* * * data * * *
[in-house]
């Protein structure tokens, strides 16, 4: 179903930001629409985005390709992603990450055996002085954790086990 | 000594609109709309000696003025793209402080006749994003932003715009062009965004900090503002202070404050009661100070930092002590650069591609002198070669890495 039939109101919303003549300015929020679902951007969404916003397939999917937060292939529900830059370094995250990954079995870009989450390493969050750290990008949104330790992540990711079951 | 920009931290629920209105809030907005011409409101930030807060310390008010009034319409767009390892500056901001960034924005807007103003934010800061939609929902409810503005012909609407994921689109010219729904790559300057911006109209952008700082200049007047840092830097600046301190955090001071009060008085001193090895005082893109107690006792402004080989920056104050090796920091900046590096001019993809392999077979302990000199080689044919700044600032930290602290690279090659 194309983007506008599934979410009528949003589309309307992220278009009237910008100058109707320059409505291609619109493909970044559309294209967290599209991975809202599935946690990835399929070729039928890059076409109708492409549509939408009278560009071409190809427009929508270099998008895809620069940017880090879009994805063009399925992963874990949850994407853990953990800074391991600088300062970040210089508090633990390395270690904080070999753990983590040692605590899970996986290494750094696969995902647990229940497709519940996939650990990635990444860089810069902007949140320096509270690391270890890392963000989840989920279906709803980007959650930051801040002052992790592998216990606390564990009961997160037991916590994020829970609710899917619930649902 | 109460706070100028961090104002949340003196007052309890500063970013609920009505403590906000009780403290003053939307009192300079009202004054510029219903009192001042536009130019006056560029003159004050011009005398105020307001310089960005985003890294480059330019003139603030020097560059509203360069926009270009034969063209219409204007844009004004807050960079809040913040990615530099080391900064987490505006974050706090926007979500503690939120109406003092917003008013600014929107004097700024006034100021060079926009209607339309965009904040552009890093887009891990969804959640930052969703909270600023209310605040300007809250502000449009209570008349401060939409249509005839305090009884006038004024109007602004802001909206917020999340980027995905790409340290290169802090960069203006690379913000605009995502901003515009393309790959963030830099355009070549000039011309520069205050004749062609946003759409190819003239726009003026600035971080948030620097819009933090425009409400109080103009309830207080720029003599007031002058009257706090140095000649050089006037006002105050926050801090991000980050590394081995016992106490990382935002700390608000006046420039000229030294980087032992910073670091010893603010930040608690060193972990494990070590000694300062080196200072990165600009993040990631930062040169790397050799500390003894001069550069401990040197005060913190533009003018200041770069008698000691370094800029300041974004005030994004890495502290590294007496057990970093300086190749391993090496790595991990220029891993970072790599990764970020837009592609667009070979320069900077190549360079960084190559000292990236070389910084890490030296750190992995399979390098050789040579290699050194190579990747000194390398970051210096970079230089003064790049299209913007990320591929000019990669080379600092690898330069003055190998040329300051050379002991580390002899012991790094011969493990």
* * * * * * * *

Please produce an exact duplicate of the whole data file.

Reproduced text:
[in-house]
């Protein structure tokens, strides 16, 4: 179903930001629409985005390709992603990450055996002085954790086990 | 000594609109709309000696003025793209402080006749994003932003715009062009965004900090503002202070404050009661100070930092002590650069591609002198070669890495 039939109101919303003549300015929020679902951007969404916003397939999917937060292939529900830059370094995250990954079995870009989450390493969050750290990008949104330790992540990711079951 | 920009931290629920209105809030907005011409409101930030807060310390008010009034319409767009390892500056901001960034924005807007103003934010800061939609929902409810503005012909609407994921689109010219729904790559300057911006109209952008700082200049007047840092830097600046301190955090001071009060008085001193090895005082893109107690006792402004080989920056104050090796920091900046590096001019993809392999077979302990000199080689044919700044600032930290602290690279090659 194309983007506008599934979410009528949003589309309307992220278009009237910008100058109707320059409505291609619109493909970044559309294209967290599209991975809202599935946690990835399929070729039928890059076409109708492409549509939408009278560009071409190809427009929508270099998008895809620069940017880090879009994805063009399925992963874990949850994407853990953990800074391991600088300062970040210089508090633990390395270690904080070999753990983590040692605590899970996986290494750094696969995902647990229940497709519940996939650990990635990444860089810069902007949140320096509270690391270890890392963000989840989920279906709803980007959650930051801040002052992790592998216990606390564990009961997160037991916590994020829970609710899917619930649902 | 109460706070100028961090104002949340003196007052309890500063970013609920009505403590906000009780403290003053939307009192300079009202004054510029219903009192001042536009130019006056560029003159004050011009005398105020307001310089960005985003890294480059330019003139603030020097560059509203360069926009270009034969063209219409204007844009004004807050960079809040913040990615530099080391900064987490505006974050706090926007979500503690939120109406003092917003008013600014929107004097700024006034100021060079926009209607339309965009904040552009890093887009891990969804959640930052969703909270600023209310605040300007809250502000449009209570008349401060939409249509005839305090009884006038004024109007602004802001909206917020999340980027995905790409340290290169802090960069203006690379913000605009995502901003515009393309790959963030830099355009070549000039011309520069205050004749062609946003759409190819003239726009003026600035971080948030620097819009933090425009409400109080103009309830207080720029003599007031002058009257706090140095000649050089006037006002105050926050801090991000980050590394081995016992106490990382935002700390608000006046420039000229030294980087032992910073670091010893603010930040608690060193972990494990070590000694300062080196200072990165600009993040990631930062040169790397050799500390003894001069550069401990040197005060913190533009003018200041770069008698000691370094800029300041974004005030994004890495502290590294007496057990970093300086190749391993090496790595991990220029891993970072790599990764970020837009592609667009070979320069900077190549360079960084190559000292990236070389910084890490030296750190992995399979390098050789040579290699050194190579990747000194390398970051210096970079230089003064790049299209913007990320591929000019990669080379600092690898330069003055190998040329300051050379002991580390002899012991790094011969493990």